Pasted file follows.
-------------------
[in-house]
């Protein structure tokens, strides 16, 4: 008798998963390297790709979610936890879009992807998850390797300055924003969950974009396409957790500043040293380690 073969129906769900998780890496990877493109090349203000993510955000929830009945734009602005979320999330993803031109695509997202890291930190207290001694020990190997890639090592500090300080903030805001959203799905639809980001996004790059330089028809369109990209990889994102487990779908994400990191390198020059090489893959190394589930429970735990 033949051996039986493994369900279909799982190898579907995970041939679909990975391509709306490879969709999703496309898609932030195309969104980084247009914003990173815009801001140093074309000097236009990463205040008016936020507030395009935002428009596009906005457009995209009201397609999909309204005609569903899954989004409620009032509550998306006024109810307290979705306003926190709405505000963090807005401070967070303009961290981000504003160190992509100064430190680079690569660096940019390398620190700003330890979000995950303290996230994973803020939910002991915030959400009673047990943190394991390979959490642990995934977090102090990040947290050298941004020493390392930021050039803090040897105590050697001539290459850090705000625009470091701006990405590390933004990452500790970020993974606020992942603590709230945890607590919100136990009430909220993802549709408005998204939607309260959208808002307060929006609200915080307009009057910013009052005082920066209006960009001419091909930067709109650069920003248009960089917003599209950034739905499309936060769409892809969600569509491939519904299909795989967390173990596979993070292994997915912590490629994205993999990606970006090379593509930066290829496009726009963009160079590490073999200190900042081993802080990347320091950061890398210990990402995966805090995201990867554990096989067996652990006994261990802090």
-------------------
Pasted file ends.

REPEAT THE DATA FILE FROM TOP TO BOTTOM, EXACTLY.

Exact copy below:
[in-house]
């Protein structure tokens, strides 16, 4: 008798998963390297790709979610936890879009992807998850390797300055924003969950974009396409957790500043040293380690 073969129906769900998780890496990877493109090349203000993510955000929830009945734009602005979320999330993803031109695509997202890291930190207290001694020990190997890639090592500090300080903030805001959203799905639809980001996004790059330089028809369109990209990889994102487990779908994400990191390198020059090489893959190394589930429970735990 033949051996039986493994369900279909799982190898579907995970041939679909990975391509709306490879969709999703496309898609932030195309969104980084247009914003990173815009801001140093074309000097236009990463205040008016936020507030395009935002428009596009906005457009995209009201397609999909309204005609569903899954989004409620009032509550998306006024109810307290979705306003926190709405505000963090807005401070967070303009961290981000504003160190992509100064430190680079690569660096940019390398620190700003330890979000995950303290996230994973803020939910002991915030959400009673047990943190394991390979959490642990995934977090102090990040947290050298941004020493390392930021050039803090040897105590050697001539290459850090705000625009470091701006990405590390933004990452500790970020993974606020992942603590709230945890607590919100136990009430909220993802549709408005998204939607309260959208808002307060929006609200915080307009009057910013009052005082920066209006960009001419091909930067709109650069920003248009960089917003599209950034739905499309936060769409892809969600569509491939519904299909795989967390173990596979993070292994997915912590490629994205993999990606970006090379593509930066290829496009726009963009160079590490073999200190900042081993802080990347320091950061890398210990990402995966805090995201990867554990096989067996652990006994261990802090």